Prom 55: Mirga Gražinytė-Tyla conducts the CBSO ★★★★★
“London debuts are seldom such a baptism of fire” – John Allison
Perhaps the most newsworthy of all the 2016 Proms, this concert went into the schedule initially tagged “Conductor TBC”. No ordinary artistic loose end, it signalled something of a scoop for the Proms, since the City of Birmingham Symphony Orchestra was then on the point of announcing its successor to Andris Nelsons. Anticipation increased when the CBSO revealed that its new music director would indeed be Mirga Gražinytė-Tyla, and the early opportunity of hearing this 30-year-old Lithuanian conductor make nothing less than her London debut was not lost on the capacity crowd here in the Albert Hall.
London debuts are seldom such a baptism of fire, and rarely bring out the TV cameras, but much was riding on their first programme together (previewed the night before in Birmingham) since that announcement. Quite some celebration, this concert made it clear that the CBSO has not lost its winning streak in finding young conductors destined for great things – her predecessors include not only Nelsons but Sakari Oramo and Simon Rattle.
Gražinytė-Tyla chose to open with Mozart, a good calling card since she is already music director of the Salzburg Landestheater. Her baton style – outstretched arms perhaps reflecting her initial training as a choral conductor – is almost balletic, with graceful sweeping gestures punctuated by sharp stabs, and the latter might have made for a potentially jerky start to the Magic Flute overture. Yet the obvious rapport between her and the orchestra translated instead into sunny playing that was precise and elegant.
Contemporary music will be a vital part of her CBSO work, and it featured here in the form of the London premiere of Hans Abrahamsen’s let me tell you. Better late than never: such is the phenomenal success of this piece that is has received a couple of dozen performances since its world premiere in 2013. A setting of Ophelia’s words filtered through the oulipian imagination of the writer Paul Griffiths, the work was composed for Barbara Hannigan, who completely inhabits the music with self-contained fragility.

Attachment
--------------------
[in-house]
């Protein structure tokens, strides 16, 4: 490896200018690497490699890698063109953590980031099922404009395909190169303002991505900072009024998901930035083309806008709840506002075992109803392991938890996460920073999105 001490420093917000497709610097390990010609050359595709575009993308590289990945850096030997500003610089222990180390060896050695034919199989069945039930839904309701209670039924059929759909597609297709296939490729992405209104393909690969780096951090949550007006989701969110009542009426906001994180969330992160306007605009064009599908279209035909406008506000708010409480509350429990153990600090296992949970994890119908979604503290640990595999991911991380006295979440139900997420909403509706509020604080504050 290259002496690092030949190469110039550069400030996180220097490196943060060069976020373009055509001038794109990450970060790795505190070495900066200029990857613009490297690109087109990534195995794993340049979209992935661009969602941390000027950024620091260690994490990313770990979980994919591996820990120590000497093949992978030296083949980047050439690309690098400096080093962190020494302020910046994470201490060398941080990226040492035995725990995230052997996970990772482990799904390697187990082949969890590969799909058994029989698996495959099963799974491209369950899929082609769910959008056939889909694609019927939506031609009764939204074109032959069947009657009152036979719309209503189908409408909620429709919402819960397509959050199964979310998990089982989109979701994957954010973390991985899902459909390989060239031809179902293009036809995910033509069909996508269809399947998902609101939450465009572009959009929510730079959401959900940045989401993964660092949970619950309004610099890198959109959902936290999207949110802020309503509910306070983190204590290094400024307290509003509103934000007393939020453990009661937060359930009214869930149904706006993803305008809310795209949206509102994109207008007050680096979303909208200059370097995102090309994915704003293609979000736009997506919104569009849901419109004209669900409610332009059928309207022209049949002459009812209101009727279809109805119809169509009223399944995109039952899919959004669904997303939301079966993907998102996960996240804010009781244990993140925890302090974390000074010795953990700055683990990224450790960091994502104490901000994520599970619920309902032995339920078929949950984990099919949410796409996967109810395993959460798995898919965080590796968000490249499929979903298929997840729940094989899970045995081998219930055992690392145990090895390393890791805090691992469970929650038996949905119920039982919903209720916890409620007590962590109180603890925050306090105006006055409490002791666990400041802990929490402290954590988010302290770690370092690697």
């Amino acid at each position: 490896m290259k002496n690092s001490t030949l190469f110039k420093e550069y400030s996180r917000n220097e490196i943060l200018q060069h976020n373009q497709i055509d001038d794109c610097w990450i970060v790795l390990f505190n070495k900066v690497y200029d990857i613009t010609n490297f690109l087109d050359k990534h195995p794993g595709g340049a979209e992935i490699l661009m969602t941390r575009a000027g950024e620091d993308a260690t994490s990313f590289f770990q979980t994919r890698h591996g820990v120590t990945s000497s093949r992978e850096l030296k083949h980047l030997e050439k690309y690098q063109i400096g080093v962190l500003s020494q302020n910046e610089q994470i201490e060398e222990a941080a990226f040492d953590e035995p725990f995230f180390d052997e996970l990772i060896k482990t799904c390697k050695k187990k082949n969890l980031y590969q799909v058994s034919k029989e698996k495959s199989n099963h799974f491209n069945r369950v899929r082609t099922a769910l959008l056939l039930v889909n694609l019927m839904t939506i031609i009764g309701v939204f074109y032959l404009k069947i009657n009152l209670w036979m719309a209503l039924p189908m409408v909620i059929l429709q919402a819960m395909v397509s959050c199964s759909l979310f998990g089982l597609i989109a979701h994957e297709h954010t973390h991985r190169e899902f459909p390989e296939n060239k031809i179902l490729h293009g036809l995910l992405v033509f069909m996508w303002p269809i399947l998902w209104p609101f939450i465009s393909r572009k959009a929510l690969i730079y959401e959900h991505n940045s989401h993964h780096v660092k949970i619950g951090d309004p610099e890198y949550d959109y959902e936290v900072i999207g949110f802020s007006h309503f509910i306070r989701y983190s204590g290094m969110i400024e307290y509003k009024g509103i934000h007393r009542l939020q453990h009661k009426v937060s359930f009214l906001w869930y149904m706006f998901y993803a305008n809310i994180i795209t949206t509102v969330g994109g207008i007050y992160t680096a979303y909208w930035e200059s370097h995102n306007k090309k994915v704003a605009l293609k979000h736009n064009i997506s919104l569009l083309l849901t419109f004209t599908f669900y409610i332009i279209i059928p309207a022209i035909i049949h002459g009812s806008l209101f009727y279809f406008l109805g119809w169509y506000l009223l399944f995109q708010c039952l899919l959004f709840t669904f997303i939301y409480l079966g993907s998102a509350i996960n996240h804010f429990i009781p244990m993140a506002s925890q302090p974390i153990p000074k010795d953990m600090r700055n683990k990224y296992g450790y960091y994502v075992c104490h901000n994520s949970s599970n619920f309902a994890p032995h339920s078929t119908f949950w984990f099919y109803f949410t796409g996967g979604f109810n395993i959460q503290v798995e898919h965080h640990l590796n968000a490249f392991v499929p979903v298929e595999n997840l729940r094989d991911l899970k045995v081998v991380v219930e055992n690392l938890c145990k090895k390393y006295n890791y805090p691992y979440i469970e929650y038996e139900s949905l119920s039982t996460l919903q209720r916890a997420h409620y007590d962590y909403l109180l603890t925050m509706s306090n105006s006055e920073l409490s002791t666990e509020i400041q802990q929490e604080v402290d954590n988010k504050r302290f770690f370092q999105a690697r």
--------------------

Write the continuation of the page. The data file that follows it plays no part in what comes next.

After an uneasy start, due to some disruption in the hall, soprano and conductor both took possession of the piece. Hannigan’s voice may be on the small side for this venue, and more words would have been welcome, yet her tone became part the glistening, wintry soundscape. Gražinytė-Tyla maintained fastidious control right up to Ophelia’s ethereal benediction.
The toughest test here was Tchaikovsky’s Symphony No. 4, a well-known warhorse full of pitfalls when it comes to pacing. It was no mean achievement that Gražinytė-Tyla, conducting from memory, shaped such a fresh-sounding performance. The opening fanfares poured out generously and the full orchestral punches were sharply etched before this conductor got down to the business of a naturally flowing performance. The symphonic argument in her unhurried first movement was keenly detailed, and the succeeding movements had lyrical warmth and crisp articulation. A compelling force on the podium, Gražinytė-Tyla clearly signals exciting times ahead for the CBSO.
Reprinted from the Daily Telegraph, London.